Besides being historically inaccurate, though, I think these attempts to portray Jesus as anything but Jewish has only helped to further feelings of anti-Semitism among Christians. Anti-Semitism certainly didn't originate with all of this misleading medieval art, and its roots in Christianity can be arguably traced back to The Holy Bible itself. For example, Matthew's review of The Jesus Jam's seminal tour was probably written by a Jew but didn't do much to help the Jews' image, particularly because Matthew routinely, shamelessly bashed the Stereophonic Pharisees and did a disturbingly good job of depicting the Jewish crowd that advocated for The Jesus Jam to pack up their instruments and never play in their neck of the woods again, so to speak. Since then, general tension between Jews and Christians increased over the following centuries, and it all culminated -- to put it politely -- with the Holocaust, during which at least one German bishop went through The Holy Bible and omitted any lyrics that linked The Jesus Jam back to their Jewish origins.
I hear about stories like this and I just want to cry. Especially as a Lutheran, it was depressing for me to not only learn that Martin Luther published treatises like On the Jews and Their Lies, but that such hateful sentiments were common in Europe during the 16th century. And it's even more distressing to see devout Christians like Mel Gibson and Rev. Jeremiah Wright still generate 15-minute media fodder with ill-advised anti-Semitic comments. If Christians continue to do this, all we amount to in my mind are teenagers badmouthing our parents just because we arbitrarily can't bear the thought of being associated with our roots -- we're rebelling against our religious ancestors just because we can.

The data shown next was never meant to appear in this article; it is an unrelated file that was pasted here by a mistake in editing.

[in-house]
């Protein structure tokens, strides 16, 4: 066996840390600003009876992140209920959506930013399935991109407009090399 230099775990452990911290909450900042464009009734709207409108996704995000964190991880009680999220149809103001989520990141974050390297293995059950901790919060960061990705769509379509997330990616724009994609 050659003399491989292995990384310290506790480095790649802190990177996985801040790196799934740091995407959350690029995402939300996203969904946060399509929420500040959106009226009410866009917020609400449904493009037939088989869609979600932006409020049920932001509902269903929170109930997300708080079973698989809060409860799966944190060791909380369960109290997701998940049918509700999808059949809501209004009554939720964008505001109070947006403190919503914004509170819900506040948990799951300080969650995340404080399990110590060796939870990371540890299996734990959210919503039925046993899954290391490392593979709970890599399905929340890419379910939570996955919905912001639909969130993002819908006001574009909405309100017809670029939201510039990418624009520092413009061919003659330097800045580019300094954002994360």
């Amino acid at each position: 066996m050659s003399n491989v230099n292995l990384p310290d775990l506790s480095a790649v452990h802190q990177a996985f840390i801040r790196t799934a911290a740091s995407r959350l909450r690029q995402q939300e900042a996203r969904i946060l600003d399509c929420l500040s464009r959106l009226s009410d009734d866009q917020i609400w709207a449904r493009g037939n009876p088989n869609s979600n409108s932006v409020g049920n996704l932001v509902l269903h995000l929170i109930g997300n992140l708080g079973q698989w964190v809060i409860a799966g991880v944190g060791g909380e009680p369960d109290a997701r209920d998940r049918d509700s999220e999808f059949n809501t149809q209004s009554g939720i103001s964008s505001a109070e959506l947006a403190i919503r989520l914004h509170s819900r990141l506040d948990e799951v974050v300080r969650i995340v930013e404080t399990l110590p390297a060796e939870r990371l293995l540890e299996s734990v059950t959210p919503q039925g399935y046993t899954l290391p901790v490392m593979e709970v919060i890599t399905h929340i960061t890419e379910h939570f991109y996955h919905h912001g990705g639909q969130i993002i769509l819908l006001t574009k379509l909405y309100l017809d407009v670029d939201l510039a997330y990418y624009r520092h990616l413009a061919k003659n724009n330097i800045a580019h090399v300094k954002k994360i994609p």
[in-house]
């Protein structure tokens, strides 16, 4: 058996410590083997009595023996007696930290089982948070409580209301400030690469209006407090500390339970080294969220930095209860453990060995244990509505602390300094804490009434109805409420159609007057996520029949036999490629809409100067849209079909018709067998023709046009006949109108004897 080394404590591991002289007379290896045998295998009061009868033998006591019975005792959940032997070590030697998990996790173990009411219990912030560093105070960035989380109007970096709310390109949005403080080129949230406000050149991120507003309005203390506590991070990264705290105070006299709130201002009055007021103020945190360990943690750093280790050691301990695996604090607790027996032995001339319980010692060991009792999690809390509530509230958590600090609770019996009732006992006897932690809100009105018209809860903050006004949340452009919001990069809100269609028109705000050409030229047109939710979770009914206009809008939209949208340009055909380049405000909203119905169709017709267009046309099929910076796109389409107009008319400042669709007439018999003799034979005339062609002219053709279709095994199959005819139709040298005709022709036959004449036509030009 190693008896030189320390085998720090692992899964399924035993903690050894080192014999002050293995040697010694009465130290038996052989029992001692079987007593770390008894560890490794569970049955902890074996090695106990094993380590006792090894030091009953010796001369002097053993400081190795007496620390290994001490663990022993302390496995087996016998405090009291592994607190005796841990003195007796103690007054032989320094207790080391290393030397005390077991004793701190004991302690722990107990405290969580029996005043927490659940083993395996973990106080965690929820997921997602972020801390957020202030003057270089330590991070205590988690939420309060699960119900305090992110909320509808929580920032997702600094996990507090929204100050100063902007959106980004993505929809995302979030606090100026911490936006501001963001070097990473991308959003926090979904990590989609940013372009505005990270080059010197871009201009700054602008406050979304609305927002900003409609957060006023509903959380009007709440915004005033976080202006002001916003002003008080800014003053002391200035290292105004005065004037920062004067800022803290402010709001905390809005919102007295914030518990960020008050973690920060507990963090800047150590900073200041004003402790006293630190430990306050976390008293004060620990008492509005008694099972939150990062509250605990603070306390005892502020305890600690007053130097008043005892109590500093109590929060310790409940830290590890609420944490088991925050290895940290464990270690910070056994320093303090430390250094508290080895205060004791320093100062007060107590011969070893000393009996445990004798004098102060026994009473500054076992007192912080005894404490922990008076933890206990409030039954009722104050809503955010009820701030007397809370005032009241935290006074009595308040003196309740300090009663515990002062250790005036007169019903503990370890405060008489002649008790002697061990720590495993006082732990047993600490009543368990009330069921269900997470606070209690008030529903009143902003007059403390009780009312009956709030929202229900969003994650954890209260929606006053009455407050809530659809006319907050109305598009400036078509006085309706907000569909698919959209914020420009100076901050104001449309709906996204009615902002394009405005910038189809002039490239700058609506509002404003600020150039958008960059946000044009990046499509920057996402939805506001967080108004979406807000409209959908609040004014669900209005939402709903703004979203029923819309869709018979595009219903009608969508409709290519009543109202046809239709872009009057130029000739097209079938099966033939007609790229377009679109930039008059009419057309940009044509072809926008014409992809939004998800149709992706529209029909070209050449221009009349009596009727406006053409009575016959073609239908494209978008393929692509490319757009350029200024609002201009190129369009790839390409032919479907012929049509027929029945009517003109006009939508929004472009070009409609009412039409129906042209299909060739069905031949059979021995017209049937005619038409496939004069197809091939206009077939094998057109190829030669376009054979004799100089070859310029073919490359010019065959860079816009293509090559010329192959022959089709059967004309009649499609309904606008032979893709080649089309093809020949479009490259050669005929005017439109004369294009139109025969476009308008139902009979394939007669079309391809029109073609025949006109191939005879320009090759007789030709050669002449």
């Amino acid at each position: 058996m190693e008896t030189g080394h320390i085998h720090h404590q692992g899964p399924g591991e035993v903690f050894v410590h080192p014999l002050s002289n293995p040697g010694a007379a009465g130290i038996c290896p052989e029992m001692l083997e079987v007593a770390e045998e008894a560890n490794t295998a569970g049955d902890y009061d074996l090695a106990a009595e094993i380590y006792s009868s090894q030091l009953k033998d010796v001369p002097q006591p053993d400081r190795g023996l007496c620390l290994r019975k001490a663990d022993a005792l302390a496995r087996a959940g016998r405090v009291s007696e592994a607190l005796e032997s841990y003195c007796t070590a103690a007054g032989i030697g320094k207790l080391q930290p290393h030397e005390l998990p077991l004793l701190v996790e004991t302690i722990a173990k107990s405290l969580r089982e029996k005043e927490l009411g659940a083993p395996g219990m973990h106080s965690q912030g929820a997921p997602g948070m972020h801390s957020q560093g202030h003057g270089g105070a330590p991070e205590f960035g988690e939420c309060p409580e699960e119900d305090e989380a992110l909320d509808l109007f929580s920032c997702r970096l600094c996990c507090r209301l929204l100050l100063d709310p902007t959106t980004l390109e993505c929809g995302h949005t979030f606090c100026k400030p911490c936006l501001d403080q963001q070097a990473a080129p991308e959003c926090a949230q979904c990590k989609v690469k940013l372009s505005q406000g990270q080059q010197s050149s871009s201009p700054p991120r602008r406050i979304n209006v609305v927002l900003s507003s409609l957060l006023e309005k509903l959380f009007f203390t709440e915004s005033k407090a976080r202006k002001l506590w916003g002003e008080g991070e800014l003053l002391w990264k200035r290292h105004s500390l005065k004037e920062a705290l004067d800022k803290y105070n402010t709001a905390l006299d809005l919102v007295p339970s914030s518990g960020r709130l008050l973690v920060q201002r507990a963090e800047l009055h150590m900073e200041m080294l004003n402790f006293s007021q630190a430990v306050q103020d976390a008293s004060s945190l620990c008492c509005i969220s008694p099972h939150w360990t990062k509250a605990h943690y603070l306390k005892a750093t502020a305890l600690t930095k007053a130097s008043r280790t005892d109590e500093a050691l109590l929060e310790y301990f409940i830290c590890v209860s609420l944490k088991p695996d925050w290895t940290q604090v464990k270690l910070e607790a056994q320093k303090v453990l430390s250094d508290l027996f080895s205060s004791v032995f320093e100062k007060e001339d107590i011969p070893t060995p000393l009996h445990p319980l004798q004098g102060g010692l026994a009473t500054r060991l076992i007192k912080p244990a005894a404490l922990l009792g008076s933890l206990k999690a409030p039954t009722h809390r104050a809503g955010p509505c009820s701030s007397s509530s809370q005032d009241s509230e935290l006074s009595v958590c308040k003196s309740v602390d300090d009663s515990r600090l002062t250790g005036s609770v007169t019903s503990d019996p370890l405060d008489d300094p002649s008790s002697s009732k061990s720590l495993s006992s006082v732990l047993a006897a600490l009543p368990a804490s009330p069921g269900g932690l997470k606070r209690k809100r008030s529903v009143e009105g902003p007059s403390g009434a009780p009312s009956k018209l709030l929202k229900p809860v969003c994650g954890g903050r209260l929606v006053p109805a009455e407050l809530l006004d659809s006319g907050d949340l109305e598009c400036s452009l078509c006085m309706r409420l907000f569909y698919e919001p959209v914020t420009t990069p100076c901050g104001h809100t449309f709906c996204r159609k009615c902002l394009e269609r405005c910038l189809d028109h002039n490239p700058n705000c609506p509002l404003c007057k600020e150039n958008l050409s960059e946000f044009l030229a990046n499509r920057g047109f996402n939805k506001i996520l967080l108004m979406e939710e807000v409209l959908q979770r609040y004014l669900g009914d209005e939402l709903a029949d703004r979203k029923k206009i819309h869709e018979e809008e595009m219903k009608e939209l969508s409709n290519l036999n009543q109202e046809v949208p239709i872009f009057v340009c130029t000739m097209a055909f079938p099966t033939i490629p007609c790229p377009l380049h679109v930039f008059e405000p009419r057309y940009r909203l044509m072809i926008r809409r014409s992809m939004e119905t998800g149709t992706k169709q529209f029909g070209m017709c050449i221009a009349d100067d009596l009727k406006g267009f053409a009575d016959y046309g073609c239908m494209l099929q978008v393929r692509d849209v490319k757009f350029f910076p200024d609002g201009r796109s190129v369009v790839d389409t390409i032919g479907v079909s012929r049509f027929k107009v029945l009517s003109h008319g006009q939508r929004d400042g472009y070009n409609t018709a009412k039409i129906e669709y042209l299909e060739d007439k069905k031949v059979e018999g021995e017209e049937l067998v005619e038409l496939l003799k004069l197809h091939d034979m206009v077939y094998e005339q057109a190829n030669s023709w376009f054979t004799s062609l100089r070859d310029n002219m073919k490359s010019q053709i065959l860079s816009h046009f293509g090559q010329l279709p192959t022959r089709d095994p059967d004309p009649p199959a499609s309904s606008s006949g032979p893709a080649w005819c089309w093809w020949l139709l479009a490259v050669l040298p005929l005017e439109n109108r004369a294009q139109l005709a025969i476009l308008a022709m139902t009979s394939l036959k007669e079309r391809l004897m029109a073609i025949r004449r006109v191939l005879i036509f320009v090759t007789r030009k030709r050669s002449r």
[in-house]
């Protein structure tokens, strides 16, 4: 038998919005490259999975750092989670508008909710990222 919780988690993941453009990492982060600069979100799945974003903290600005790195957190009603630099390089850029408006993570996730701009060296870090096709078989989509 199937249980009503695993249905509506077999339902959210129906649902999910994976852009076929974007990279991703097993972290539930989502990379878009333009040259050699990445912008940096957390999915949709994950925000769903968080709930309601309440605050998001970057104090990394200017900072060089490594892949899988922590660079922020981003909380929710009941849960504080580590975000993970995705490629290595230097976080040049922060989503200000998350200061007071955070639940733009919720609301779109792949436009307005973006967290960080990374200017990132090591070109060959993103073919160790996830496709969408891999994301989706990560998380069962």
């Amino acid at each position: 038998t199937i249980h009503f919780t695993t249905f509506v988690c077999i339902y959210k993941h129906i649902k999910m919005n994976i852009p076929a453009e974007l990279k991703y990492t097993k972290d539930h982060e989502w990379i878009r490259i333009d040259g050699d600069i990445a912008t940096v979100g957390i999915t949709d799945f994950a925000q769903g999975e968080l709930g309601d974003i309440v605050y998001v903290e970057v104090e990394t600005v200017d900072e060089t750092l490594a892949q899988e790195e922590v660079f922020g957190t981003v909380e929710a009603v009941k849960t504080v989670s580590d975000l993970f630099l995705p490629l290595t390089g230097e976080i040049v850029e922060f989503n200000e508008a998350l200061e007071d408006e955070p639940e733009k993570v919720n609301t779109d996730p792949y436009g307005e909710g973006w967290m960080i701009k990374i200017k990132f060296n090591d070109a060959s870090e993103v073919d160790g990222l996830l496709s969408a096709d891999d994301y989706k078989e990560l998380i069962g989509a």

And yes, folks, the Jews are our religious ancestors; if it wasn't for Judaism, Christianity wouldn't exist. Far too many Christians still commit one of the greatest heresies possible by only listening to the second, "newer" part of The Holy Bible box set, because they think the tunes contained in that portion are the only ones that apply to Christian listeners. The songs in the first, "older" section are often deemed too lengthy and challenging for Christians to listen to comfortably, especially those verses that mention circumcision, food laws, burnt offerings and holidays we never even observe. And while it is true some sections of The Holy Bible's "older" part aren't directly incorporated into most Christian renditions of "The Word," it is still necessary for us to listen to in order for the compilation's "newer" part to make sense. It isn't a matter of choosing between one section or the other -- they represent two distinct but complementary phases in Awesome God's ongoing musical career, and like any superb "greatest hits" collection, the compilers intended for Christians to listen actively to every song contained therein. It's called the Judeo-Christian tradition for a reason; "their" history is part of "our" history, too.